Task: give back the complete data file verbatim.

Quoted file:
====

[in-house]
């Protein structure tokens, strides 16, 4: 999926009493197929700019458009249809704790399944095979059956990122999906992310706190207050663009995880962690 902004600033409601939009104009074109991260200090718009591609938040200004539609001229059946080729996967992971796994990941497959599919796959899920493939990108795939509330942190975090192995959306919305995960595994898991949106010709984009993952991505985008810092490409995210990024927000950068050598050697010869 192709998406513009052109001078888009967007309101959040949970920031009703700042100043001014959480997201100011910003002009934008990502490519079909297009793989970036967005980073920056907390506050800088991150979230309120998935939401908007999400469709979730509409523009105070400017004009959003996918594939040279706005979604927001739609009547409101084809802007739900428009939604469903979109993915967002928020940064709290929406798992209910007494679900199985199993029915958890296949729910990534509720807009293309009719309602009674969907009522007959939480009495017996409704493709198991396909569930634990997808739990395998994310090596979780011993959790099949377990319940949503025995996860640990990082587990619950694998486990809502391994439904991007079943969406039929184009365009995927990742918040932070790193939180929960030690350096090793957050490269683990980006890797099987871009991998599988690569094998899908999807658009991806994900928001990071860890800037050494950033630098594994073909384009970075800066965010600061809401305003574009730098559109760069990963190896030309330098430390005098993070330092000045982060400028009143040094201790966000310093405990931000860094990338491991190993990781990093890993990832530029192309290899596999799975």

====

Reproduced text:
[in-house]
């Protein structure tokens, strides 16, 4: 999926009493197929700019458009249809704790399944095979059956990122999906992310706190207050663009995880962690 902004600033409601939009104009074109991260200090718009591609938040200004539609001229059946080729996967992971796994990941497959599919796959899920493939990108795939509330942190975090192995959306919305995960595994898991949106010709984009993952991505985008810092490409995210990024927000950068050598050697010869 192709998406513009052109001078888009967007309101959040949970920031009703700042100043001014959480997201100011910003002009934008990502490519079909297009793989970036967005980073920056907390506050800088991150979230309120998935939401908007999400469709979730509409523009105070400017004009959003996918594939040279706005979604927001739609009547409101084809802007739900428009939604469903979109993915967002928020940064709290929406798992209910007494679900199985199993029915958890296949729910990534509720807009293309009719309602009674969907009522007959939480009495017996409704493709198991396909569930634990997808739990395998994310090596979780011993959790099949377990319940949503025995996860640990990082587990619950694998486990809502391994439904991007079943969406039929184009365009995927990742918040932070790193939180929960030690350096090793957050490269683990980006890797099987871009991998599988690569094998899908999807658009991806994900928001990071860890800037050494950033630098594994073909384009970075800066965010600061809401305003574009730098559109760069990963190896030309330098430390005098993070330092000045982060400028009143040094201790966000310093405990931000860094990338491991190993990781990093890993990832530029192309290899596999799975």